Ek Balam is located roughly 28 km from Valladolid, and can be reached within 30 minutes of driving. The site is open from 8:00am until 5:00pm all days of the week. 

You can join this half-day tour of Ek Balam Ruins, which includes your entrance, private transportation as well as your own knowledgeable guide who will show you around the site. 

14. Experience a Honey Tasting Tour

stingless bee in Mexico

When traveling you’ll find that most tourists stick to the “must-visits” of the region, however often miss out on the more authentic experiences available. 

Going honey tasting definitely ranks amongst one of the more unique things you can do in Valladolid, and we highly recommend trying it out! 

On this half-day tour you’ll visit a dry cenote which is known as Xkopek, which is home to many colonies of ancient bees. Here we can try different types of honeys, learn about the various species that live here as well as understand the importance that bees played to the Maya who once flourished in these areas. 

Given you’ll be walking through the jungle too, be sure to bring a good mosquito repellent.

It’s also good to know that many of these bees don’t actually have stingers - so if getting stung is a big fear of yours then there’s no need to worry! 

The great thing about this site is that it’s actually located within Valladolid, right on the outskirts of the city. This makes it an easy item to tick-off whilst staying in Valladolid, and reaching it independently is simple as well. 

The Xkopek Beekeeping Park is open from 8:00am until 11:00pm all days of the week.

15. Go Birdwatching around Valladolid

Yucatan woodpecker in Mexico

Valladolid is well-known for its colonial buildings and colorful streets, however it’s a good idea to break it up a bit by getting into nature. 

And those who love birdwatching (or just fancy a nice change of scenery) will want to head on this tour whilst in Valladolid. Here you’ll head to the Mayan town of Tzumuc, which is known for its awesome hiking paths.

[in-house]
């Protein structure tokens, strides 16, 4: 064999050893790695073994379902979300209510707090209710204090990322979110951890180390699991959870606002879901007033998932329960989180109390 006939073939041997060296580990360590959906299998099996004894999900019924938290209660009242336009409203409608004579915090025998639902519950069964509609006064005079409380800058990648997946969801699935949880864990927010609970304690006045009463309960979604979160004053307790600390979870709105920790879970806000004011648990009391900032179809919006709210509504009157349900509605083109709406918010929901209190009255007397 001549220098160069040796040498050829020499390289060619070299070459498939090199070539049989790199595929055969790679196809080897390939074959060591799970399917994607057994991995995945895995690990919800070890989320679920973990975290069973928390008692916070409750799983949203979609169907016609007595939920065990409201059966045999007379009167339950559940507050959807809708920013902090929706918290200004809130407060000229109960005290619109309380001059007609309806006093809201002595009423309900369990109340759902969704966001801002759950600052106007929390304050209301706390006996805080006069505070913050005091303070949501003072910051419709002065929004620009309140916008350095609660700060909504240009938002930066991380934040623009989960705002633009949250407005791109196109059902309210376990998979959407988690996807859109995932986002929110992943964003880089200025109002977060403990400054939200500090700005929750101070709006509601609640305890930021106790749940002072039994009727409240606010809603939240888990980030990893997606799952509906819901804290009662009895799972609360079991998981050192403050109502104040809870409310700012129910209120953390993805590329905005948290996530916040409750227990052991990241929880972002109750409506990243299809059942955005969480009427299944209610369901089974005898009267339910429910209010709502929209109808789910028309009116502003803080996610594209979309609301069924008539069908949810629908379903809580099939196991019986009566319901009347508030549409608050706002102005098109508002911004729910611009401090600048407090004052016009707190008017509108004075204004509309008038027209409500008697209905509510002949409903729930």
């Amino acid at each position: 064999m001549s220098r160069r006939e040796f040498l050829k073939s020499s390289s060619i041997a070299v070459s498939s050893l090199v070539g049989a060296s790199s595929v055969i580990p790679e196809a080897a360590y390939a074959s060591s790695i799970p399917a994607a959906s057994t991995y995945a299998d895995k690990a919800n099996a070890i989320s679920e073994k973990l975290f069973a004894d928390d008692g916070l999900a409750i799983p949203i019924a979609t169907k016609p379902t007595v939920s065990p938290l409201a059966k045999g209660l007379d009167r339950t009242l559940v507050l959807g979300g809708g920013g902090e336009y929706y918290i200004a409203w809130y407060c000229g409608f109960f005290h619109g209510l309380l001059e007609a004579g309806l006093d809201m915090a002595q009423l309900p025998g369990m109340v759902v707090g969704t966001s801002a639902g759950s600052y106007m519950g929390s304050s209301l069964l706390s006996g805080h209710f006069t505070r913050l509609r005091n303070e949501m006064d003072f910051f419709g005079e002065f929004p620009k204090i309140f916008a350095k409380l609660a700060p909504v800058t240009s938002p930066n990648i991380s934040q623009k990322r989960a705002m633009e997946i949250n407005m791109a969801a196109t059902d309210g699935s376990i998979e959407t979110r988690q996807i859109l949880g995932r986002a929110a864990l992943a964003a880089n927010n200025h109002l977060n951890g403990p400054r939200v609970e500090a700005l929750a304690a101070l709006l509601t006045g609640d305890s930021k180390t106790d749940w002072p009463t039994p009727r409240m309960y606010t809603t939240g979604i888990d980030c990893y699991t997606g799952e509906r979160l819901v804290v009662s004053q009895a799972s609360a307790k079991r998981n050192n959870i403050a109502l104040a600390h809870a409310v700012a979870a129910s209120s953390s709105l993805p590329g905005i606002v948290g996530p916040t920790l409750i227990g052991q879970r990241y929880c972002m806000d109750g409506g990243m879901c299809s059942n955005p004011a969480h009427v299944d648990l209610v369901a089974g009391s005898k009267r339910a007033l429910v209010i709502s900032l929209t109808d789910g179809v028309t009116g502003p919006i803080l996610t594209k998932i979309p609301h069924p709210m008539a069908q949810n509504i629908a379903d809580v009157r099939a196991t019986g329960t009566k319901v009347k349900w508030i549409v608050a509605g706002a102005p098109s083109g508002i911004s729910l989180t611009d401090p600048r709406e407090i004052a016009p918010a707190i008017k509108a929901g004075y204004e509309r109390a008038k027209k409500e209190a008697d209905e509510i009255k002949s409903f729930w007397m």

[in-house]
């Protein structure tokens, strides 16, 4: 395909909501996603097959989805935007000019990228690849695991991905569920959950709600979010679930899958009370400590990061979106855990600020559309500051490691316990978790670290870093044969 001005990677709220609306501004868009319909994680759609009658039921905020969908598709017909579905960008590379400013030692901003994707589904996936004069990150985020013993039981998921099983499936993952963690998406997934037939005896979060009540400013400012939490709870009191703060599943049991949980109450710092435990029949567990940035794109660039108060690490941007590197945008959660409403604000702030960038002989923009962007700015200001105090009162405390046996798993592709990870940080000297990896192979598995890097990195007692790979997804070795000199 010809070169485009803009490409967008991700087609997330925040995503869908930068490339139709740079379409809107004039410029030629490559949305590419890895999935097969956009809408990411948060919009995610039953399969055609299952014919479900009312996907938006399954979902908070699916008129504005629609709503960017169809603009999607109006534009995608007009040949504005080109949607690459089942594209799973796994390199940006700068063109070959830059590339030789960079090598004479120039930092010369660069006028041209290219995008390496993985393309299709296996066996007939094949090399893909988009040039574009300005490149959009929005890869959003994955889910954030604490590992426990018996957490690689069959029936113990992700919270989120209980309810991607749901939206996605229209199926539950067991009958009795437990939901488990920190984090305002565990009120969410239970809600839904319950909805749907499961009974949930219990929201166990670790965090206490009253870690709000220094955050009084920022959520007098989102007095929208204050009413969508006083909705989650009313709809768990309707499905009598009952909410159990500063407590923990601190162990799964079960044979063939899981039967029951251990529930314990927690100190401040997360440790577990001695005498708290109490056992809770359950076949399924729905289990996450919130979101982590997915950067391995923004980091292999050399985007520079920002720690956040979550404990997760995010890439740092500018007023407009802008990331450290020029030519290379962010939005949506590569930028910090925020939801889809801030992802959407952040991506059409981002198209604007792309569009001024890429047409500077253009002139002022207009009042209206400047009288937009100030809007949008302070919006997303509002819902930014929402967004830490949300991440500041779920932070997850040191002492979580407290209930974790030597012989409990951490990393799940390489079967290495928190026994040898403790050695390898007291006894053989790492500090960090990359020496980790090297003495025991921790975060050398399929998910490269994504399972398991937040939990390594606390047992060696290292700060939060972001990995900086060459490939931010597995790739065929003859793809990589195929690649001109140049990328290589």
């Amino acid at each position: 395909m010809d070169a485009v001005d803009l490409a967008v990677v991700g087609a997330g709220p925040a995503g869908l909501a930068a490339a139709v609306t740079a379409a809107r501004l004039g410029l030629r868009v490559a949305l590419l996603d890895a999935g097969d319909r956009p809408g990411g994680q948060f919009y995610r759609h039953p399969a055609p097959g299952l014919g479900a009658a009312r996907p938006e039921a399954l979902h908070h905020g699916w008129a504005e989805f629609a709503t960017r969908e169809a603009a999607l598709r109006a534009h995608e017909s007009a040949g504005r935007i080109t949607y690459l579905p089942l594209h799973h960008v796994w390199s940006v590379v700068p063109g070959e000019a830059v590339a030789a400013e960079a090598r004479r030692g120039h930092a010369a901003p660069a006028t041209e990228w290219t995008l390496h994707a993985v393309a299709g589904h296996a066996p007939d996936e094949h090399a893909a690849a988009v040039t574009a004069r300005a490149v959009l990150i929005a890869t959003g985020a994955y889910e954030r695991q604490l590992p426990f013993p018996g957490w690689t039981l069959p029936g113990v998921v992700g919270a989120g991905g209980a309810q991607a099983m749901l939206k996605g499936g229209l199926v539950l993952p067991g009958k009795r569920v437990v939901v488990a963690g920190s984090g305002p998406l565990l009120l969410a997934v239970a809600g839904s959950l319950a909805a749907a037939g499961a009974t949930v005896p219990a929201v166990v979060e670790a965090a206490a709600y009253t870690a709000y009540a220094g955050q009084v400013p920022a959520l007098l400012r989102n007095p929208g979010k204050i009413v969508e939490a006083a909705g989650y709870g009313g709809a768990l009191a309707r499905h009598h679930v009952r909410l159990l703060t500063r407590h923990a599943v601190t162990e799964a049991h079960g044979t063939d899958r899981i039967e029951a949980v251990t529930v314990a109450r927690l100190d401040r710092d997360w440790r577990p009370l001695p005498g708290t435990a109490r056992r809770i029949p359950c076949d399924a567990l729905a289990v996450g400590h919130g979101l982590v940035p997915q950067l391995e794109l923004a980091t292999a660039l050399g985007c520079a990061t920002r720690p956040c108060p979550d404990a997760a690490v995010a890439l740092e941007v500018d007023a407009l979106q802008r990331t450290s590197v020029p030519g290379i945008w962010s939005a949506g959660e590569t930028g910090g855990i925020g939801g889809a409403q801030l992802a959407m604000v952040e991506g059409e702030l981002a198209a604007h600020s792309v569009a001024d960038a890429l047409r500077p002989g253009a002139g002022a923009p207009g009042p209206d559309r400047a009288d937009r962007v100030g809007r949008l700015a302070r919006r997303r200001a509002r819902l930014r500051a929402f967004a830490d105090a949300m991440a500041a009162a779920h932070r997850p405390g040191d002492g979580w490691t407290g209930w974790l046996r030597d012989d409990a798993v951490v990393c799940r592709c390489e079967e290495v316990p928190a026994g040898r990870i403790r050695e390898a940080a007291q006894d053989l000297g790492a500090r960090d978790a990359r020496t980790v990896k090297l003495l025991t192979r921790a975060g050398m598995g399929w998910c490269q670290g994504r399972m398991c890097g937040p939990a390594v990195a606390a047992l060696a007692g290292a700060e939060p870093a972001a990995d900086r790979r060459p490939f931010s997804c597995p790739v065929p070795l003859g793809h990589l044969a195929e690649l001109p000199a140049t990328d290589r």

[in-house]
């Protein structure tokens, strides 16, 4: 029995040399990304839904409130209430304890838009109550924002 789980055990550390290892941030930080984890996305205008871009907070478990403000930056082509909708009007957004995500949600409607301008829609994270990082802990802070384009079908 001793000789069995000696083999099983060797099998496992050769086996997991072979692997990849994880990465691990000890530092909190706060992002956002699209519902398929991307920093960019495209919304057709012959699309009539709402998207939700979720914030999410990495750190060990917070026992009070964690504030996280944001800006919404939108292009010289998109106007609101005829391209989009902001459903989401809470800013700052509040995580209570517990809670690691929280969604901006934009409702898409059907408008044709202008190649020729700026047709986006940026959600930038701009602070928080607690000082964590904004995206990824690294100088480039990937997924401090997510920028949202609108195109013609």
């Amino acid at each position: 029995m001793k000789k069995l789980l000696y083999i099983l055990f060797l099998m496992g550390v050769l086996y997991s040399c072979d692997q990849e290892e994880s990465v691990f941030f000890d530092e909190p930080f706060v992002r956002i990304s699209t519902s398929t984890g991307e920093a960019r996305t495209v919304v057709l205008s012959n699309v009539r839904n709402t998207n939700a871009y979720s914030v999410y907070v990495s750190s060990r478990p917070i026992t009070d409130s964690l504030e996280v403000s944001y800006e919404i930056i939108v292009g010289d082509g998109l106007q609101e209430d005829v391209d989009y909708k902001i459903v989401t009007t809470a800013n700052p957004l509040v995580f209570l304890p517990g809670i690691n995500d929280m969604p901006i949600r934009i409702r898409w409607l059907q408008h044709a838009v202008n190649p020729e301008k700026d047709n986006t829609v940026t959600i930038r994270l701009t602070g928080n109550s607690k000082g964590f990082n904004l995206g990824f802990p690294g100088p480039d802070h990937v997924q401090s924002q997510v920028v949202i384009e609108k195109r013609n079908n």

Along the way your knowledgeable guide will point out all kinds of rare and exotic birds that are endemic to this region. This includes the Yucatan Jay, Yucatan Woodpecker, Orange-backed Calandria as well as many other migratory species.

You’ll have binoculars provided for you, however remember to bring your own camera as well to catch these birds in all their glory.

It’s a really memorable experience, and also a good way to change things up between visits to ancient ruins, cenotes and visiting sites within the city. 

On this full day tour you’ll also get to meet the local people of Tzumuc, and see a more humble way of living compared to the big city lifestyle in Valladolid. As well as having your own private guide, you’ll also have a traditional Mayan lunch prepared for you and round-trip transportation is included.

Is Valladolid safe?

Valladolid is pretty safe, we never had any issues and everyone was super friendly.

Just be sensible, don’t flash the cash, don’t make yourself vulnerable etc and you should be just fine!

Where next?

If you’re wondering where you should visit after Valladolid, then I suggest you check out all the amazing things to do in Cancun and the beautiful beaches of Playa Del Carmen.

However, if you want to experience more of authentic Mexico (not the tourist illusion), then head up to my favourite place in Mexico: Palenque.

Final notes

Just so you are aware, the time zone in Yucatan is one hour different from Cancun before daylight saving changes. So we basically arrived too late to our first bus and too early for our second because we were switching time zones so much. As of April, it’s all the same, but just be wary!

So there you go!

I hope you’ve enjoyed my post on the great things to do in Valladolid, Mexico! It’s truly a unique place and it’s one that will stay in your memory.

With amazing people, cheaper prices, and beautiful sites, it will give you a different insight into Mexican life than the coastal resorts give.

Check out my full backpacking Mexico guide here.

Happy travelling!

Disclaimer: Fully research your destination prior to travel, or any products prior to purchase. We can accept no responsibility for anything you experience as a result of the information found on this website. Some posts may contain affiliate links, which means we receive a small commission for some purchases, at no additional expense to you. Read more here